Doomscrolling – how is it affecting our mental health?

We've found practical ways to stop doomscrolling


by Lucy Brown |

Have you found that your constant social media scrolling is leaving you feeling deflated and anxious? Yeah, we’ve all been there. Well, this phenomenon has been coined doomscrolling, which is when people mindlessly scroll through negative content online.

So here's everything you need to know about doomscrolling and how to stop doing it.

What is Doomscrolling?

Doomscrolling is when people mindlessly scroll through continuous negative news articles, social media posts, or other content-sharing platforms. This term became prominent in 2020 during the rise of the Covid-19 pandemic and has since stuck around during political tensions and injustices.

For many, doomscrolling is like going down a rabbit hole, where you can’t stop scrolling and it results in you getting caught up in the negative news cycle. Sometimes people aren’t even aware they are doing it - you know when you simply Google one thing and then hours later you find yourself looking at something completely different, unsure of how you got there. That’s absolutely fine when you’re looking at harmless things like cute videos of cats, but when you’re digesting so much negative news subconsciously, it can begin to take a toll on your mental health.

How does doomscrolling affect our mental health?

Doomscrolling is a harmful habit that can be detrimental to your mental health, particularly if it is already something that you struggle with.

Constantly consuming bad news can lead to catastrophising and always thinking of worst-case scenarios. It can also make you focus on the negative aspects of the world, leading you to neglect the positives.

Not only can it affect your mental health but, in some instances, doomscrolling can also impact your physical health. In any stressful situation your body naturally has a physical response, this is no different when it comes to doomscrolling. While yes, it is seen as somewhat of a low-level stress, but doomscrolling can actually lead to our body kicking into overdrive and releasing stress hormones such as adrenaline and cortisol.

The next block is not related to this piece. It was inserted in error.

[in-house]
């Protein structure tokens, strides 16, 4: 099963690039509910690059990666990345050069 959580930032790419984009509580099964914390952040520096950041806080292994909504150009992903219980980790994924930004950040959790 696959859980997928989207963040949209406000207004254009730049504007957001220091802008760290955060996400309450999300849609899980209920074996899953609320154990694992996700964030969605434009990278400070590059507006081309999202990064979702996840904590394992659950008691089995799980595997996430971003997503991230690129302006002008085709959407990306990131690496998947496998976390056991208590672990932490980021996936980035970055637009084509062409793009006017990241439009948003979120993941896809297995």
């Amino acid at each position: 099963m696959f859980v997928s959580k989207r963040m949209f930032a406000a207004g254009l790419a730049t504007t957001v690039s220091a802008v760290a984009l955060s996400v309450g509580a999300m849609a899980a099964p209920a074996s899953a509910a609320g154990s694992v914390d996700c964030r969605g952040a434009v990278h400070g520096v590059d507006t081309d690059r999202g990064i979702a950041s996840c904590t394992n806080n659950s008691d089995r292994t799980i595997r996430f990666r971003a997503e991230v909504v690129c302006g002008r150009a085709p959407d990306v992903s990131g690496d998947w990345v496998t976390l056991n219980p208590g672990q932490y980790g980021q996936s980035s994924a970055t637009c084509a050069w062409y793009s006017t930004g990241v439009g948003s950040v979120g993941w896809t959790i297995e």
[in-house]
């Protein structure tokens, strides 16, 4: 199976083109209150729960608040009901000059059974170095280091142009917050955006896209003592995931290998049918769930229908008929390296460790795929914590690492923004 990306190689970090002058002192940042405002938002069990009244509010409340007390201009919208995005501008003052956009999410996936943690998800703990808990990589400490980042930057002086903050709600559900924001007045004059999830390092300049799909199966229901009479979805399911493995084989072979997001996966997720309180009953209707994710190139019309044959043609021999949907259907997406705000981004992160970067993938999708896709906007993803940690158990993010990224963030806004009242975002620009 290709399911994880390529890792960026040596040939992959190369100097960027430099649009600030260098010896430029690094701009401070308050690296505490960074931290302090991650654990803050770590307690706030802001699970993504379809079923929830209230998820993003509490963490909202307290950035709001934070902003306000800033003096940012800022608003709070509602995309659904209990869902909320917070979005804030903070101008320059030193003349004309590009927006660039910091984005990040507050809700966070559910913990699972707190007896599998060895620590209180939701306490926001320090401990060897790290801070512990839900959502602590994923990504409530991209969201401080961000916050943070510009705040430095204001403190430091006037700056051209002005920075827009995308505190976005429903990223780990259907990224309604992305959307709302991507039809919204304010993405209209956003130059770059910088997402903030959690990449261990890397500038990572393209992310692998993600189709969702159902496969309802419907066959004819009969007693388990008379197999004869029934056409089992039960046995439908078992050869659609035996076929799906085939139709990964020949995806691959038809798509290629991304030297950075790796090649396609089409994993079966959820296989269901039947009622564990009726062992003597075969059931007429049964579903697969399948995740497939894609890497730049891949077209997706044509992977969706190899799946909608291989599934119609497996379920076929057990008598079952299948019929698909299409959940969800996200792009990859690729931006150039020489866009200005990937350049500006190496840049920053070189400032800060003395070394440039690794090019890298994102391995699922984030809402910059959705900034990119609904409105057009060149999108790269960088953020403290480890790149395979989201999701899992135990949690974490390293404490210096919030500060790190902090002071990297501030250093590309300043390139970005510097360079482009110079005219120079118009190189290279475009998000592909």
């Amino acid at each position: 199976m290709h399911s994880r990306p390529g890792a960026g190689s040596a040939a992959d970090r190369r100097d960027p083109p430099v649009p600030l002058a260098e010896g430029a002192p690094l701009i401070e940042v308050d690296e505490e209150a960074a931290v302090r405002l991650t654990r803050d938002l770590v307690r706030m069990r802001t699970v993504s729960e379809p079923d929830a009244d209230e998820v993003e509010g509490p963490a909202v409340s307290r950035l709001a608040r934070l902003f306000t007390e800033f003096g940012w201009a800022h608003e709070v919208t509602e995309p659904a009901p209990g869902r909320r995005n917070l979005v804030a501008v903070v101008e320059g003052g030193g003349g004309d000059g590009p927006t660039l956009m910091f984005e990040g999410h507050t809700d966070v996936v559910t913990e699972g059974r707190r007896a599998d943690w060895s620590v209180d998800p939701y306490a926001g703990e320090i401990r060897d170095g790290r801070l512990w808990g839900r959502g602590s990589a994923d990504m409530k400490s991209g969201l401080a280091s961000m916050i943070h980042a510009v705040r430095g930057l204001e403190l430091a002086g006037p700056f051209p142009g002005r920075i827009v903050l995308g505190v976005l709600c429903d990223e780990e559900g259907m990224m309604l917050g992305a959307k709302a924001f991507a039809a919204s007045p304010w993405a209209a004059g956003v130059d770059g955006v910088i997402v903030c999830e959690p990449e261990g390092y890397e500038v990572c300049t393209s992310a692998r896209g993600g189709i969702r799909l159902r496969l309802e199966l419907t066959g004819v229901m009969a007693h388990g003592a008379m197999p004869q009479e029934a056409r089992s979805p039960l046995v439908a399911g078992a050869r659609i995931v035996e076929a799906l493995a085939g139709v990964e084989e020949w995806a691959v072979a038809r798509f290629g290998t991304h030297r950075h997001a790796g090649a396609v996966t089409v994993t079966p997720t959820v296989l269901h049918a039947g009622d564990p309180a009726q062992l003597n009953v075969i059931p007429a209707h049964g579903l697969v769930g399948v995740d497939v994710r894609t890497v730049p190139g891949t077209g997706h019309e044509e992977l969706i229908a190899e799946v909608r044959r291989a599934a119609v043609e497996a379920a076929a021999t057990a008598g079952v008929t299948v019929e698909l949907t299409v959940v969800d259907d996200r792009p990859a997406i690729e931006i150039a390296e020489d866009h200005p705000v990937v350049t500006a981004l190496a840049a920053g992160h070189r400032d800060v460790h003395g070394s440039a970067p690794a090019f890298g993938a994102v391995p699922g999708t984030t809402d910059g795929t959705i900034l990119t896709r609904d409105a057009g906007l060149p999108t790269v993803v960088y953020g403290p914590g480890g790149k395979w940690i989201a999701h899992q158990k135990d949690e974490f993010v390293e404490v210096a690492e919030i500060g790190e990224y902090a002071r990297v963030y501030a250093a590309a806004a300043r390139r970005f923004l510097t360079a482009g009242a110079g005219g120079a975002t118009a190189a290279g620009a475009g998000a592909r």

Signs you might be doomscrolling

The hardest part of stopping doomscrolling is realising that you’re doing it in the first place. Here are some tell-tale signs that you might need a break from your phone.

  • The majority of the media you’ve been consuming is negative.

  • Once you start scrolling you can’t stop.

  • You end up reading articles and have no idea how you ended up there.

  • You constantly feel the urge to check the news because you feel like you’ll miss something.

  • Your mental and physical health is starting to be impacted by the negativity you are reading.

How can we stop doomscrolling?

The moment that you catch onto what you’re doing, stop. Redirect your focus to something else or simply put down your phone or log off your computer.

Setting a time limit for scrolling is a great way to stay in control of what you’re doing. Set an alarm on your phone or keep an eye on the clock as it’s easy to think that you’ve only been scrolling for five minutes when in reality it’s been over an hour. That harsh wake-up call of an alarm will help you keep on track and let know when it’s time to put your phone down.

It's so easy to be drawn into the negativity in the news, but it’s important to take the time to remember the positive things in your life and take a moment to acknowledge them. Seek out this positivity by watching funny videos, writing a list of gratitude or even swapping out reading negative news for positive stories.

Taking a digital detox is also a great way to check back in with reality. Make a point of not going on social media for a set amount of time, start with 24 hours then work your way up to a weekend or a week, and notice how you feel afterwards.

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